Future Students, University Supporters Tour Interior of Johnson Center
Building set to open this summer
CHICAGO (February 13, 2014) — Future North Park students and dedicated University supporters got a sneak peek inside the Nancy and G. Timothy Johnson Center for Science and Community Life on Friday, February 7. Twenty-four select students and their families, on campus to attend a Trustee Award Event, toured the building’s interior in the afternoon. More than 60 President’s Club members were given a tour in the evening as part of President’s Club Appreciation Events.
Despite Chicago’s cold winter, the construction schedule has been kept on track. “Our goal was to have the building enclosed by December,” said Dave Olson, co-president of construction firm W.B. Olson, Inc. “We knew if we could get there and get the heat, we’d be just fine.”
Crews working to complete the Johnson Center’s interior structure have progressed from installing and insulating miles of conduit and plumbing piping to placing drywall and painting classroom and office spaces. With lab equipment arriving later this month, mechanical connections beginning, and floor completion scheduled for March, the building is on pace for a July move-in and to open for classes in August.
Incoming students got a feel for how the Johnson Center will be a University hub, with floor-to-ceiling windows in classrooms, labs, and gathering areas offering impressive views of the campus and city. “We envision that this will be a center of student activity,” Olson said as he led the tour through the building’s two-story atrium lobby.
Vice President for Student Engagement Dr. Jodi Koslow Martin walked students through her vision of how the Johnson Center, which will house new Center for Student Engagement Offices, will facilitate campus collaboration among many areas of student service, including Career Development and Internships, University Ministries, International Student Services, and Student Engagement. “We’re excited to partner with science faculty to be able to serve you inside and outside of class,” she said.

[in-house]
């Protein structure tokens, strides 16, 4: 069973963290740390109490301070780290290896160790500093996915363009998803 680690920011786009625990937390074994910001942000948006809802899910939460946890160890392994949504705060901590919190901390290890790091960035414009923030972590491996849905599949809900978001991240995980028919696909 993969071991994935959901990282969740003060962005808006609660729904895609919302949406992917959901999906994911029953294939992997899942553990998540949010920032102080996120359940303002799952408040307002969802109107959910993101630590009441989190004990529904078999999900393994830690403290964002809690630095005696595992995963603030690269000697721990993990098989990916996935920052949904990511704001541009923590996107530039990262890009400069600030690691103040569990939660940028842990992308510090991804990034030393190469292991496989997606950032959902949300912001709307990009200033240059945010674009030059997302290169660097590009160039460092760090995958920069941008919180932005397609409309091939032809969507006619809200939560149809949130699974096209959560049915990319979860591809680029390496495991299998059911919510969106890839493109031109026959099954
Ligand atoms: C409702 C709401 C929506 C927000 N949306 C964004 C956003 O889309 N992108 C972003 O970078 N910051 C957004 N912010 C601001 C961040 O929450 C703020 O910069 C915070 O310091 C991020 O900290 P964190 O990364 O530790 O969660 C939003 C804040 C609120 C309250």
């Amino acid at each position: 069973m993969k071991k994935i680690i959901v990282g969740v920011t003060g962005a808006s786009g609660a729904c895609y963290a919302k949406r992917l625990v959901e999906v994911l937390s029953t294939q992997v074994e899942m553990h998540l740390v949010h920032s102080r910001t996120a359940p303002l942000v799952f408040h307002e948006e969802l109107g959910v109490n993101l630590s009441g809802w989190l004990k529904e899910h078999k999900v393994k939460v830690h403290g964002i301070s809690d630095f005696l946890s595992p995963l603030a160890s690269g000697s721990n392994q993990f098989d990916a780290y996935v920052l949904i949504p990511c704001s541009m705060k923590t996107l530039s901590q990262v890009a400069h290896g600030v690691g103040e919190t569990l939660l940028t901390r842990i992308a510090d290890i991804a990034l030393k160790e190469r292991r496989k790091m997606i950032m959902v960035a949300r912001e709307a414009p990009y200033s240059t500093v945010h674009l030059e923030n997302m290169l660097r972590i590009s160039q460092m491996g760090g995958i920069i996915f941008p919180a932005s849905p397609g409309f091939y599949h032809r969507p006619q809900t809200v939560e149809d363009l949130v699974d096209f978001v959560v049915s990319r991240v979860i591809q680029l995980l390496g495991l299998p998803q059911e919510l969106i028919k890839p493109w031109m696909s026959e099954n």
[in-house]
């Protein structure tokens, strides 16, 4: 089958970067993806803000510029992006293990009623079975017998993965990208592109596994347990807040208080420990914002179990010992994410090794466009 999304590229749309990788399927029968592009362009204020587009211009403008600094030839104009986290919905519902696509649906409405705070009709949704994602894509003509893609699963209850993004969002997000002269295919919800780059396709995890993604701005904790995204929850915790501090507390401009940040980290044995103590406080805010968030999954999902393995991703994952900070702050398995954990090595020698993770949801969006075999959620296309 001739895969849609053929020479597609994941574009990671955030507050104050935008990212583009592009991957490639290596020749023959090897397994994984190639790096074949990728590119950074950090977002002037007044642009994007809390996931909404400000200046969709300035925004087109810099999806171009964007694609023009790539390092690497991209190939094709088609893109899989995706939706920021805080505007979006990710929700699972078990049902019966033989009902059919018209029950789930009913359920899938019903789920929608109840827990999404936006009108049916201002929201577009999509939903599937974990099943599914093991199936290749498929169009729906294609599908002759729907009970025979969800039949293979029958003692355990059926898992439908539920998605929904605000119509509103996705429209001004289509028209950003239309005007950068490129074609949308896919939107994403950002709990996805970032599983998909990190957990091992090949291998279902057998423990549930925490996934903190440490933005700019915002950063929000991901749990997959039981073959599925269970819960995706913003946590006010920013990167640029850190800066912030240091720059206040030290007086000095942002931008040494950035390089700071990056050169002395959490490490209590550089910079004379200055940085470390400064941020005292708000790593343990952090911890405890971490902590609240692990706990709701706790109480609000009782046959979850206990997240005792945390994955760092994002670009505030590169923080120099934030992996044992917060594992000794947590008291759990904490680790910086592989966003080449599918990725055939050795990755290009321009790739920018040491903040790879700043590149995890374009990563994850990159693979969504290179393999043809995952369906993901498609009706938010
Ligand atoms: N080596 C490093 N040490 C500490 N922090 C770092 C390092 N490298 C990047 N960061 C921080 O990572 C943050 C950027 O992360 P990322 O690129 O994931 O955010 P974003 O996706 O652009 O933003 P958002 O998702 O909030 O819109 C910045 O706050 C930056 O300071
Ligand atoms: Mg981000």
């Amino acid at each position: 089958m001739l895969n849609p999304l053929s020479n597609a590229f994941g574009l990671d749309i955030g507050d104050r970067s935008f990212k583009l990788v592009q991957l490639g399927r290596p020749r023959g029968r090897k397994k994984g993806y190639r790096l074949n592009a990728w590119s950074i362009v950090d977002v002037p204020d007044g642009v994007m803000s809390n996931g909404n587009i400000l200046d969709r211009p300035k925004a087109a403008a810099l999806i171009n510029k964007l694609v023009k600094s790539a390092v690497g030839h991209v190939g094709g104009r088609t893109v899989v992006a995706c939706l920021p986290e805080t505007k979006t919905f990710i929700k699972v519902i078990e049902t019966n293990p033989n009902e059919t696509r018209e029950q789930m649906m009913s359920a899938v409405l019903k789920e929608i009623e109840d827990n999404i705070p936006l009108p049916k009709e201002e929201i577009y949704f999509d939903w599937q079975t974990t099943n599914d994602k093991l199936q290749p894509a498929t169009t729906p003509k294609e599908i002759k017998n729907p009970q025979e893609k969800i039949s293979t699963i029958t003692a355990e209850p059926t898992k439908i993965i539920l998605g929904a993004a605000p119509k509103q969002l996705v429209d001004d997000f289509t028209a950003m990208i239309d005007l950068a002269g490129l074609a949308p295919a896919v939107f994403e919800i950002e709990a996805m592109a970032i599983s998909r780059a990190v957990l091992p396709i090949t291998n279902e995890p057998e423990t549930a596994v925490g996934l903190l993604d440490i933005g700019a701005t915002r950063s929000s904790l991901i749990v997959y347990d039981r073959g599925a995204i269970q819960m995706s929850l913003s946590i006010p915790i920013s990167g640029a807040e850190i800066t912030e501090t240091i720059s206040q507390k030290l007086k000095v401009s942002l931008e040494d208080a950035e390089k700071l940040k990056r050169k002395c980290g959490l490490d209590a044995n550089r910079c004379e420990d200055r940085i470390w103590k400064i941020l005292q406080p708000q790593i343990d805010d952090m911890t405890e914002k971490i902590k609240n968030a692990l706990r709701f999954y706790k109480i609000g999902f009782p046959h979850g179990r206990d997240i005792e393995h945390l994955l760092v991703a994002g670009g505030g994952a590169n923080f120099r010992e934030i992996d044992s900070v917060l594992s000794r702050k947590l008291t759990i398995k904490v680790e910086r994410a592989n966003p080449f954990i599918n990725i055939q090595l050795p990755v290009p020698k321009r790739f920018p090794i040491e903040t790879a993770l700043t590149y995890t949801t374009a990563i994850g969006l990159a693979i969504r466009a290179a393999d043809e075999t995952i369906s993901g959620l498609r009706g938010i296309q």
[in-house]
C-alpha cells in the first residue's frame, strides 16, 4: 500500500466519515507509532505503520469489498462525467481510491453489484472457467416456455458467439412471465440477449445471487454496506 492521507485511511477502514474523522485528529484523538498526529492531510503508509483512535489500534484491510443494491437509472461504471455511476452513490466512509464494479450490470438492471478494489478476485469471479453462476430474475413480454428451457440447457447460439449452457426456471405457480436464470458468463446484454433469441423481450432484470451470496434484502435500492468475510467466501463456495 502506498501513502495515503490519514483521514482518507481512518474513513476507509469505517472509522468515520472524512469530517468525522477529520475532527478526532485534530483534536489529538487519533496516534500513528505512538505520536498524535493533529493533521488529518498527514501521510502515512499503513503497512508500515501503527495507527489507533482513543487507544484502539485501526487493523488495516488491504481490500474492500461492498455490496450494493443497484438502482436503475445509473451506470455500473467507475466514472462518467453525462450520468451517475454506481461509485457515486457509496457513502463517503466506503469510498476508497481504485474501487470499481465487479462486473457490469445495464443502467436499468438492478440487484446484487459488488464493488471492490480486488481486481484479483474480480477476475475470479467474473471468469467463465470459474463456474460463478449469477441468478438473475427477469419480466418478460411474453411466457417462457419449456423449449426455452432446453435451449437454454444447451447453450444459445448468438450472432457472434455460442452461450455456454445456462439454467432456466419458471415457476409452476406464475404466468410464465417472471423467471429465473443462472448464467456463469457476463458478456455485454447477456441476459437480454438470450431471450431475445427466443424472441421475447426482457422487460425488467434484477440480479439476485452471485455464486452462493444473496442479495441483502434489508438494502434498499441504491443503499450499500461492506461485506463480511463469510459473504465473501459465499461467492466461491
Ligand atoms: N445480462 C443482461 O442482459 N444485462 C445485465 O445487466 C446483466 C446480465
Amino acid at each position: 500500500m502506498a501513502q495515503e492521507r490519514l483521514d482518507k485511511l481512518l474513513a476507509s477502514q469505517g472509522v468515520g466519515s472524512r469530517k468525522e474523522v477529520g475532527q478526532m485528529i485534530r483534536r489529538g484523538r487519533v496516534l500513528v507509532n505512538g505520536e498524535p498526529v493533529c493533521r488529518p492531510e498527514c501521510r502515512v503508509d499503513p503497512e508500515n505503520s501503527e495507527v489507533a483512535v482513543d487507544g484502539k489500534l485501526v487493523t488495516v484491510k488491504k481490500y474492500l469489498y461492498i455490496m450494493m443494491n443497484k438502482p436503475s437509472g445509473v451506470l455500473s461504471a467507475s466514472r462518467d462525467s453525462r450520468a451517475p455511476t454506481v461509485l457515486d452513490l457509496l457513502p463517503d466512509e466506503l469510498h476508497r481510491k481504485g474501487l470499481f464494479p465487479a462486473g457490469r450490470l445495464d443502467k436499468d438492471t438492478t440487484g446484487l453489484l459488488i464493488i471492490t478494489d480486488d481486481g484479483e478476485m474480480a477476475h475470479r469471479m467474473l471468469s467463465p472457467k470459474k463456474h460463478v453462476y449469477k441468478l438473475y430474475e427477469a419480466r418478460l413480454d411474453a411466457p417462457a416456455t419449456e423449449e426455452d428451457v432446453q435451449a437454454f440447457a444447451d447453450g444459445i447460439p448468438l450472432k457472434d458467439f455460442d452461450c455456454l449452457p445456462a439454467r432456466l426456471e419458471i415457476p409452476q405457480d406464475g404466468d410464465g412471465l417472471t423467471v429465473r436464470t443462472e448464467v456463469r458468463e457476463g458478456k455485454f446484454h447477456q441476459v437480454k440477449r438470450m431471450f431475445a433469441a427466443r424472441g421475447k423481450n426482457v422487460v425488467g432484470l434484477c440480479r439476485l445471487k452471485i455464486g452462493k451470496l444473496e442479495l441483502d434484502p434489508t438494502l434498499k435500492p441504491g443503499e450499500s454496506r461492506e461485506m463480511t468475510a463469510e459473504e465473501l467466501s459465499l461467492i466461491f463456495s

Koslow Martin explained that all students will be able to use the Johnson Center as a resource in many different areas of community life, made easier by its physical location in the center of campus. She encouraged them to visit the Center for Student Engagement when they stop by the Johnson Center’s café. “Grab a bagel, then come see us.”
Professor of Chemistry Dr. Jonathan Rienstra-Kiracofe led students through classrooms and labs, describing the cutting-edge equipment that students will be able to use. “You’ll be able to attend lectures together in the classroom, then do your lab work in smaller groups at laboratories in the same building,” he said. Labs for the biology, chemistry, physics, and psychology programs were designed in consultation with faculty, Rienstra-Kiracofe said. The mathematics department will also move into the Johnson Center.
In addition to interactive display screens, HDTVs, and smart display podiums, Rienstra-Kiracofe said, the Johnson Center’s labs and classrooms will include lecture capture technology that will allow class lectures to be recorded, then posted online for students’ further review. A new advanced anatomy cadaver lab will include a hospital-grade dissection light and camera.
Touring groups were also given a glimpse of the building’s energy-efficient design and construction process. The Johnson Center has submitted for LEED Gold-level certification from the U.S. Green Building Council, said Olson, and he expects to exceed those goal standards. The design and construction teams meet monthly on the status of LEED submittals and progress.
The LEED goal is for 10 percent of materials being used in construction of a building to be manufactured from recycled material, with 40 percent of materials mined or manufactured within 500 miles. To date, nearly 23 percent of construction materials for the Johnson Center are made from recycled materials, and nearly 48 percent of materials are mined or manufactured regionally. Eighty-two percent of the construction waste generated by the building has been diverted from landfills; the project goal is 75 percent.
Next, Olson said, he is eager to resume outside activity on the Johnson Center, which should begin again in two months. “The public spaces have to wow users of the building. The lobby area and the café—the places where people are going to hang out are going to be great,” he said. “But one area people are going to be thrilled by is the outside area,” he continued, looking to spring. “It’s pretty elaborate landscaping out there, and it’s hard to envision with all of the snow.”